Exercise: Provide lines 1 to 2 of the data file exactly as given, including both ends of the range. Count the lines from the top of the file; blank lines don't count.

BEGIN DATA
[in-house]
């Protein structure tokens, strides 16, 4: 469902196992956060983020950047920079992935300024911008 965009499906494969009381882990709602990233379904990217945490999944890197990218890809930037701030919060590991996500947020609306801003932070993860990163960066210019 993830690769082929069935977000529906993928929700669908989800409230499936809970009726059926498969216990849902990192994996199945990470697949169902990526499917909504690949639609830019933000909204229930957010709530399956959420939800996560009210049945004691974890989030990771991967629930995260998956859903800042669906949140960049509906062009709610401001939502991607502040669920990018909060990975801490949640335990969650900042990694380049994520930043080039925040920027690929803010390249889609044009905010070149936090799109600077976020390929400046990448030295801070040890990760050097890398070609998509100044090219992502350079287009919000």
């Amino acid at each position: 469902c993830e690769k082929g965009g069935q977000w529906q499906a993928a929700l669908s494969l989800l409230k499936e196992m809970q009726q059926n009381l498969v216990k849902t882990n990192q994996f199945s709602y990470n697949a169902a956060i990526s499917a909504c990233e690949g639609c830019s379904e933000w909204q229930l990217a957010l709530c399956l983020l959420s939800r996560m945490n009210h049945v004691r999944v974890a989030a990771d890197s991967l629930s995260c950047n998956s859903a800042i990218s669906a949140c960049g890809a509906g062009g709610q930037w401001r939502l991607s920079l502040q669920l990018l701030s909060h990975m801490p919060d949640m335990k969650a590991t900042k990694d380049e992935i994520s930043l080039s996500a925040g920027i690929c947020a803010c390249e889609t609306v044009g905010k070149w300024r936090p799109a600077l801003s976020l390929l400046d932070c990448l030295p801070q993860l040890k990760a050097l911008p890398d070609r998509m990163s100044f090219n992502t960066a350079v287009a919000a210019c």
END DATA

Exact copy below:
[in-house]
């Protein structure tokens, strides 16, 4: 469902196992956060983020950047920079992935300024911008 965009499906494969009381882990709602990233379904990217945490999944890197990218890809930037701030919060590991996500947020609306801003932070993860990163960066210019 993830690769082929069935977000529906993928929700669908989800409230499936809970009726059926498969216990849902990192994996199945990470697949169902990526499917909504690949639609830019933000909204229930957010709530399956959420939800996560009210049945004691974890989030990771991967629930995260998956859903800042669906949140960049509906062009709610401001939502991607502040669920990018909060990975801490949640335990969650900042990694380049994520930043080039925040920027690929803010390249889609044009905010070149936090799109600077976020390929400046990448030295801070040890990760050097890398070609998509100044090219992502350079287009919000």